10 miles, killing and wounding a great many, for few prisoners were taken.
I had almost forgotten to mention that, during my occupation of Humansville, Lieutenant Thomas J. Keithley, of Gordon's regiment, with but 10 men, charged into Osceola, engaged a Federal force of 53, drove them from town, burned a large and strong fort, and returned without losing a man.
On the night of the 10th, a very hard rain-storm came up, and my command were thoroughly drenched, but a genial sun soon drove away the damp air, and Sunday morning came with its golden glow and breath of ripened grain. While yet 10 miles from Boonville, the front axle of my rifled gun broke short off, and I was delayed three hours in its repair. While at work upon it, a flag of truce came our from Boonville, praying mercy and protection, with the offer of unconditional submission.
By 11 o'clock the gun was repaired, and the lofty domes and spires of the city rose towering to view. Again the flag came out, and again was mercy solicited. They knew their evil course, and they feared its consequences. The night before our arrival all the citizens had been armed and resistance determined on, but daylight brought sober reason, and the trembling mayor was only too glad to take the oath of allegiance. Now the broad bosom of the grand old Missouri lay unvailed before us in the red beams of an autumn [sun], and the men, forgetting all their privations and dangers, broke out in one long, loud, proud hurrah, which sounded above the roar of the cannon and the rattle of musketry, for drawn up on the other side in line of battle was Colonel [Odon] Guitar's regiment, having the ferry-boat in their possession. A few well-directed volleys from my artillery scattered them in every direction, and I saw them no more. In a short time a steamboat came in sight, which was loaded with troops. She was evidently suspicious, and I could [not] possibly by any stratagem decoy her within range of my artillery, and very soon she left in a hurry for Jefferson. Here my gun again broke, and I immediately [set] to work on its repair.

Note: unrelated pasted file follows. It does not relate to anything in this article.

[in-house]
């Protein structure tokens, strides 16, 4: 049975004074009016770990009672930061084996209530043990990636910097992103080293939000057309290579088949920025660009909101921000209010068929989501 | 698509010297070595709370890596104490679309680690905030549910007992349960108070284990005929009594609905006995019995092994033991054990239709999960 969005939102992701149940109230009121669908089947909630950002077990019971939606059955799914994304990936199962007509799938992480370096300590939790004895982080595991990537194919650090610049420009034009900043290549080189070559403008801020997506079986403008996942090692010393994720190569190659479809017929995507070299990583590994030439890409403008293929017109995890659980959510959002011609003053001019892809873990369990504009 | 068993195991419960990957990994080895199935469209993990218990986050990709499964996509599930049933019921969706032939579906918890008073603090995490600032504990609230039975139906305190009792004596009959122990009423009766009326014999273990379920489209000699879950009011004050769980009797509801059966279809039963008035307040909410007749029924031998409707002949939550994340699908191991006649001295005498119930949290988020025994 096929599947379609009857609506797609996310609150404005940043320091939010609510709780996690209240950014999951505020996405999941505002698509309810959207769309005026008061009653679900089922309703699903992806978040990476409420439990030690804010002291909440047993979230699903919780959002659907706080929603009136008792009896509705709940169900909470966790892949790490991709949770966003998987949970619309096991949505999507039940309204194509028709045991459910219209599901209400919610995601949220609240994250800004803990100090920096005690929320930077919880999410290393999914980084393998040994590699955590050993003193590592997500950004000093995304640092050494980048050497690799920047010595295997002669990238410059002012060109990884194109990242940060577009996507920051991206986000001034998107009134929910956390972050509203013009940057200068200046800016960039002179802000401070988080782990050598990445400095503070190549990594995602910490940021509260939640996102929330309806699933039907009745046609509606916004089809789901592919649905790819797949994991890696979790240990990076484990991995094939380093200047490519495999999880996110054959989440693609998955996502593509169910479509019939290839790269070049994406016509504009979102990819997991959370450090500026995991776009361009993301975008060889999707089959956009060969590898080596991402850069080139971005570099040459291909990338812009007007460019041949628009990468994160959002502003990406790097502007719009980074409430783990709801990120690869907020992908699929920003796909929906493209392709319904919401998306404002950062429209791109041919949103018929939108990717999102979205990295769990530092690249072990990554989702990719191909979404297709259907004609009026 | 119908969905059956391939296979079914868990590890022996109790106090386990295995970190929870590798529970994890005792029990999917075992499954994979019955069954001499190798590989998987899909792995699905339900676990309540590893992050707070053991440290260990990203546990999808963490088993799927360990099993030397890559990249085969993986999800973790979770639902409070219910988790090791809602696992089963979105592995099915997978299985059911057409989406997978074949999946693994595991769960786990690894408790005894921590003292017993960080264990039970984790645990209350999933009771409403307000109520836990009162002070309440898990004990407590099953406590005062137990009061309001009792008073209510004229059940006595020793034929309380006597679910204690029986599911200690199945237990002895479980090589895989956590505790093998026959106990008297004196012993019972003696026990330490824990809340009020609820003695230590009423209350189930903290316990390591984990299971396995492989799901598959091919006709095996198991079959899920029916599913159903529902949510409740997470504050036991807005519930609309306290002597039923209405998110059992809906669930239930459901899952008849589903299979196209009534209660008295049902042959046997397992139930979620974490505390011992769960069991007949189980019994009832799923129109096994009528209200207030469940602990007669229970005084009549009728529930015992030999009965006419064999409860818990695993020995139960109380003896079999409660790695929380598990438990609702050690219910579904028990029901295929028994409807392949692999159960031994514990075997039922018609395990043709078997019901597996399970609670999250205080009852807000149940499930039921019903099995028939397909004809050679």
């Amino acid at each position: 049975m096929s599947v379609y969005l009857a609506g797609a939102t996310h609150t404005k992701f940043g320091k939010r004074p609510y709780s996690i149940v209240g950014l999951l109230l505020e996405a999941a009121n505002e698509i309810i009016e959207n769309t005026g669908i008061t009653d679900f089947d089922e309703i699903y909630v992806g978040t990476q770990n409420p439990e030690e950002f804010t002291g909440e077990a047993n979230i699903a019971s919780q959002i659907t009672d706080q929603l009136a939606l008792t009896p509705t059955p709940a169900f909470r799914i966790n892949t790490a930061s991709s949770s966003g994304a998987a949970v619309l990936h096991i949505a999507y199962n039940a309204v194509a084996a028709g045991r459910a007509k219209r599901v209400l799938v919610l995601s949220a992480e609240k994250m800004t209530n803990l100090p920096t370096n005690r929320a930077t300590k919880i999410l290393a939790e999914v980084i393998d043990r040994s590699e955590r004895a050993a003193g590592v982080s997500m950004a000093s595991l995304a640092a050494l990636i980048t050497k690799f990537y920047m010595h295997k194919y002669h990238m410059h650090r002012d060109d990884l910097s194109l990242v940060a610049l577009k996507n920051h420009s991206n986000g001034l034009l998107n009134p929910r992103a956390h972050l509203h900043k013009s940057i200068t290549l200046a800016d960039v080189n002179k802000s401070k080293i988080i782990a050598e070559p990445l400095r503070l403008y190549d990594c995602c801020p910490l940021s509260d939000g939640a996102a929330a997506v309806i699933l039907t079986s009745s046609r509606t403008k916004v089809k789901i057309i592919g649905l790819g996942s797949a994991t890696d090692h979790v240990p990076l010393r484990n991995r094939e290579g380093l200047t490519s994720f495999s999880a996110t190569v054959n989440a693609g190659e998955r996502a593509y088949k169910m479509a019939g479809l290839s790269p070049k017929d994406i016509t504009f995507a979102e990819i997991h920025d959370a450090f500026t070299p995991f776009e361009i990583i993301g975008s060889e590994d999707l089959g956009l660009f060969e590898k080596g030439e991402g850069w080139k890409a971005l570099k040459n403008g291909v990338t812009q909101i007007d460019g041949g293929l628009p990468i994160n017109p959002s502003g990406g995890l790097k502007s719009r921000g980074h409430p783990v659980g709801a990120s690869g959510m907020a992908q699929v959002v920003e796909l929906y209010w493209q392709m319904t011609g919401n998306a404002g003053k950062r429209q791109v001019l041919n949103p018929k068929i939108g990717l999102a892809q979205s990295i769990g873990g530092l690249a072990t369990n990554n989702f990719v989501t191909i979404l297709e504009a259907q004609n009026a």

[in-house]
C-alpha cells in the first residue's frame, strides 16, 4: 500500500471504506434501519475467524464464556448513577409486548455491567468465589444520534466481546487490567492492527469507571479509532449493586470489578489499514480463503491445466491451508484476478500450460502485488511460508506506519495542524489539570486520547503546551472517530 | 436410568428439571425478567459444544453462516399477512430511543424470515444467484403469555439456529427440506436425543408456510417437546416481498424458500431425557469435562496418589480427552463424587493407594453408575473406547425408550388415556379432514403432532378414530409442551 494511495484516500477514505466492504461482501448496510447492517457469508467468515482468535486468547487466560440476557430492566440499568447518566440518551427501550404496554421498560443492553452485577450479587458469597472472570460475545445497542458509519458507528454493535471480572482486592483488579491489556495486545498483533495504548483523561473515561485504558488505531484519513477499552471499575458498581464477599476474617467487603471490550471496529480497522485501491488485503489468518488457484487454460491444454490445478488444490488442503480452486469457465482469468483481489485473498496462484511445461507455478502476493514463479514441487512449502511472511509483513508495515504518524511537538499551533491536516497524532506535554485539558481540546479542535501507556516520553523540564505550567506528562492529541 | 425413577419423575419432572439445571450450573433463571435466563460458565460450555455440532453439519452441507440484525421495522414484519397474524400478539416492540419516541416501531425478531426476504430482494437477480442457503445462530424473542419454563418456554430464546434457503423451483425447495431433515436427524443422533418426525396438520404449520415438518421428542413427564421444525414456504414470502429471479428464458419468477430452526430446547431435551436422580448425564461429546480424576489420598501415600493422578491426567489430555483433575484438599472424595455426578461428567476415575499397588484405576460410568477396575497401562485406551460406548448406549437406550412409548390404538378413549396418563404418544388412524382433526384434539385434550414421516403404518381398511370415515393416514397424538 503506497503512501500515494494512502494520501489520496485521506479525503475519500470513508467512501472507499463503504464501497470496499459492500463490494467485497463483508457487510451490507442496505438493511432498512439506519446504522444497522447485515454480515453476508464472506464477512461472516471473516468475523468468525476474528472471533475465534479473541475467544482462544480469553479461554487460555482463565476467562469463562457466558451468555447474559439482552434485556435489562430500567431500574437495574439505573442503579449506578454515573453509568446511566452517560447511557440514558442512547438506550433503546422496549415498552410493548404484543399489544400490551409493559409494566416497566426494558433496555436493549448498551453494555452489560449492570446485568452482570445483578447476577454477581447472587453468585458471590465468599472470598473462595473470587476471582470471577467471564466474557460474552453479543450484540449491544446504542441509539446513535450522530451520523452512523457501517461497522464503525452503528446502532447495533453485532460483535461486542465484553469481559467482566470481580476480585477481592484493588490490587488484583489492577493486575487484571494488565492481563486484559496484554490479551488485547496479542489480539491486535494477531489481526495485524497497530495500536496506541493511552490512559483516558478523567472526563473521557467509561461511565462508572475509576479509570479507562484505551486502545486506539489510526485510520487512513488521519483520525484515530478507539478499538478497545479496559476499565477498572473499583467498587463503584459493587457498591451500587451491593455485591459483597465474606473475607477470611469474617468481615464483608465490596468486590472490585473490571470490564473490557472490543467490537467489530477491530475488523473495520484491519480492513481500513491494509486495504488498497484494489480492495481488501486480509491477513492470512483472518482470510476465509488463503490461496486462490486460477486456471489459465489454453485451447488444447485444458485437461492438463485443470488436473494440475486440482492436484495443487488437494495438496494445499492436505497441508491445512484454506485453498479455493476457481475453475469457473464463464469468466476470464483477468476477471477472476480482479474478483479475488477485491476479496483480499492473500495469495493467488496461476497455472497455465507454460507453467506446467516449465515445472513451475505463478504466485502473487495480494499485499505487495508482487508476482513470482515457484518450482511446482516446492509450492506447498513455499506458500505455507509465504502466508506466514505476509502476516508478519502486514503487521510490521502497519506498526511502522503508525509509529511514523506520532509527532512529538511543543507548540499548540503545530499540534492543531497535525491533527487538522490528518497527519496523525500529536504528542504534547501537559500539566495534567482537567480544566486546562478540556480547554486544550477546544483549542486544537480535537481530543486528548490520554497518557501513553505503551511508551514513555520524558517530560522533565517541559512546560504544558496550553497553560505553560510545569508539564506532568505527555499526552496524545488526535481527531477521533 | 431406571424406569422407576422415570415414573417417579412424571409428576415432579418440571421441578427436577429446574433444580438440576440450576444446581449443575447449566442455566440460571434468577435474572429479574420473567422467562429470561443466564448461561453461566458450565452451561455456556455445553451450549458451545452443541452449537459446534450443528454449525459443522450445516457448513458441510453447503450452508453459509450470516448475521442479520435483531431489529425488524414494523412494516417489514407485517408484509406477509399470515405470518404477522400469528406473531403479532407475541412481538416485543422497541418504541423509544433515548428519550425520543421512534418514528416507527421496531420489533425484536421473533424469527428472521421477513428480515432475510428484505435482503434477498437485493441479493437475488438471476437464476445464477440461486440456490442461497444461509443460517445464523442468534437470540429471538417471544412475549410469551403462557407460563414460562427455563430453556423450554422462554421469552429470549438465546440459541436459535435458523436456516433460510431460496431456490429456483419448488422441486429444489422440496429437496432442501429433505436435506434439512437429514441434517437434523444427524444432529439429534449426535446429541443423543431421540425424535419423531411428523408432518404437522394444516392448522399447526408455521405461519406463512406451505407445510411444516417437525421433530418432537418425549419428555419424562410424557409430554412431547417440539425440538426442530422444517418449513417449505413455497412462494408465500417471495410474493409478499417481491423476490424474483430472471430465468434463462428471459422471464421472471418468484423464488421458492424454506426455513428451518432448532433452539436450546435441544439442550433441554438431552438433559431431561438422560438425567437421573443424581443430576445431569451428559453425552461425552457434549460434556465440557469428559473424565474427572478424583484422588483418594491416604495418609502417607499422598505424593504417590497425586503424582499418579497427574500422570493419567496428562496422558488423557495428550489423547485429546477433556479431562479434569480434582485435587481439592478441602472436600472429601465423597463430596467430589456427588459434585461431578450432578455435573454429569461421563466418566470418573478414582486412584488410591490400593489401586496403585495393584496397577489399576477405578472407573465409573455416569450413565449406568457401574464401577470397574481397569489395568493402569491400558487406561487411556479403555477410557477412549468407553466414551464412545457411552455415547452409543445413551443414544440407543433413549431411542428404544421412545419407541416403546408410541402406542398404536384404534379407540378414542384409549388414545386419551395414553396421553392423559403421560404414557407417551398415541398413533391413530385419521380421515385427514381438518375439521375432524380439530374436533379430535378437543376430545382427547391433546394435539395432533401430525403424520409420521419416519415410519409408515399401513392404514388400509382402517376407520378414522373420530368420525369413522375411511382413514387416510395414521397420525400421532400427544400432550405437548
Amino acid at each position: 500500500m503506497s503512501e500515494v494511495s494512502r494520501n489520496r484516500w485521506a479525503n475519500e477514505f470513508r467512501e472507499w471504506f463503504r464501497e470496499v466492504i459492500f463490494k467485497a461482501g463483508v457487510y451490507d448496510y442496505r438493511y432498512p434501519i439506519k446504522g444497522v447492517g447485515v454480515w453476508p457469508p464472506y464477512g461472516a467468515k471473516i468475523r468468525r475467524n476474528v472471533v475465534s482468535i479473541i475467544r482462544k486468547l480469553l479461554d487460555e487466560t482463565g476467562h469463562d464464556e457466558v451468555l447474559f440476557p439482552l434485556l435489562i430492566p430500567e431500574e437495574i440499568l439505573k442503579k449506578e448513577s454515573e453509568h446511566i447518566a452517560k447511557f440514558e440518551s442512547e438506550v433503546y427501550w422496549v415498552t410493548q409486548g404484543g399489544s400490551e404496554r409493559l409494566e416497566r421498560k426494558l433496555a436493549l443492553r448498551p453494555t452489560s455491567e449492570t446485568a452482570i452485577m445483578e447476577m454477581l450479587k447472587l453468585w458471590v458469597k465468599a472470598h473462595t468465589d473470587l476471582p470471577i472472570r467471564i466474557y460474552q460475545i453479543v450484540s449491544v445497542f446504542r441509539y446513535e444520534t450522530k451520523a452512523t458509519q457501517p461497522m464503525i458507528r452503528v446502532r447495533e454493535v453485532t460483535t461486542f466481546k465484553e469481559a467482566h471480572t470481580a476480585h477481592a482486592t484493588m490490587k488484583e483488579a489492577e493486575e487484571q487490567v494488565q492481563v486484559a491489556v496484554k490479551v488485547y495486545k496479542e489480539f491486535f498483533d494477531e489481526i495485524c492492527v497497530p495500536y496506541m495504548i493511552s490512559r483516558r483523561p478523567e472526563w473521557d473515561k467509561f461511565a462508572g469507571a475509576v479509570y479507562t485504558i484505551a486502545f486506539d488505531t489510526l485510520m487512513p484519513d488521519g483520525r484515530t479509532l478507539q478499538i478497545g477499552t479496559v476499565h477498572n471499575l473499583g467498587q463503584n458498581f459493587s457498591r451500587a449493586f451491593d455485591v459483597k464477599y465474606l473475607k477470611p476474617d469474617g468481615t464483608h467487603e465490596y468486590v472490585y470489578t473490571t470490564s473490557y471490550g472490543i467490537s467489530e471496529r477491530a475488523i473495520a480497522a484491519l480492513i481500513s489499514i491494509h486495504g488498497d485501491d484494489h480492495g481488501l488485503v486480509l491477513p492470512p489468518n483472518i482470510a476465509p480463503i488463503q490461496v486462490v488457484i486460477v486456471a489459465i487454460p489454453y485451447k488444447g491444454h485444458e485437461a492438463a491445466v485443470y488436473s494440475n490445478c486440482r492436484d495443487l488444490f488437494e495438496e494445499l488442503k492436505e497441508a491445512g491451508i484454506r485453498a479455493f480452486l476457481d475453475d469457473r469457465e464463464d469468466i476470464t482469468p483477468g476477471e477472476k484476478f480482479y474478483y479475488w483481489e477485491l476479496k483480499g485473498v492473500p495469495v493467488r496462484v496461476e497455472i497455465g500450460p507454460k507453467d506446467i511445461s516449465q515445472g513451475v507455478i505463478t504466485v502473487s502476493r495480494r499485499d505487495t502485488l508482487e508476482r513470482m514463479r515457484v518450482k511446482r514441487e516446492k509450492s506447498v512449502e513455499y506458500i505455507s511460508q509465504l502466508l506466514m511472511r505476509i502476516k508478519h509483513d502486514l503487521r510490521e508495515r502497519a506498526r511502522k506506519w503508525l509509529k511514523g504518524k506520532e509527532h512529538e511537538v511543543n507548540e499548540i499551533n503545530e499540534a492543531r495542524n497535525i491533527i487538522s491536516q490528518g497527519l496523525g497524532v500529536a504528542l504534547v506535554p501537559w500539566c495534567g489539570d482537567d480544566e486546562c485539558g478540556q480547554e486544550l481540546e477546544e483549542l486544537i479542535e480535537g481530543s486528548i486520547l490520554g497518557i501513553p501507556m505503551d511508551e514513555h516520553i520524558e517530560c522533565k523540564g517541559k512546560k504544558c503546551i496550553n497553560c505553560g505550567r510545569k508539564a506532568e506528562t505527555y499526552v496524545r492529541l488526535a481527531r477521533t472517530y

Meanwhile a great storm was gathering. General Brown, with 4,000 men, came up like a black cloud from Jefferson City, where he had been hurriedly concentrating expecting us to attack him there under the shadow of [Hamilton R.] Gamble's usurped dynasty, and was thundering in my rear with disappointed hate and malice. My pickets were driven in on the main body pell-mell, and the sounds of conflict came nearer and nearer. I resolved to mend my rifled gun if I had to fight to do it, so I ordered Hooper to dismount and hold the enemy in check. Gallantly he obeyed, and soon the far-away sound of battle told that his fierce charge had driven them back for some distance. Skirmishing, with now and then a hot fight, was kept up until 10 o'clock at night, when I had removed to camp, 4 miles from town, with all the stores I needed and the damaged gun thoroughly repaired. Hooper was then quietly withdrawn, and the men enjoyed a good night's repose, which the heavy rain the night before made them stand very much in need of.
At daylight the next morning (the 12th) my pickets were again driven in and the camp aroused. Forming line of battle immediately and choosing a good position, I waited an hour for General [E. B.] Brown, intending to give him battle then, but he not accepting the proffered wager, I moved out slowly on the main Marshall and Boonville road. I captured in Boonville one iron 4-pounder, which, not having any ammunition of sufficient size, was destroyed, with many stand of arms and colors. After traveling perhaps for two hours uninterruptedly, General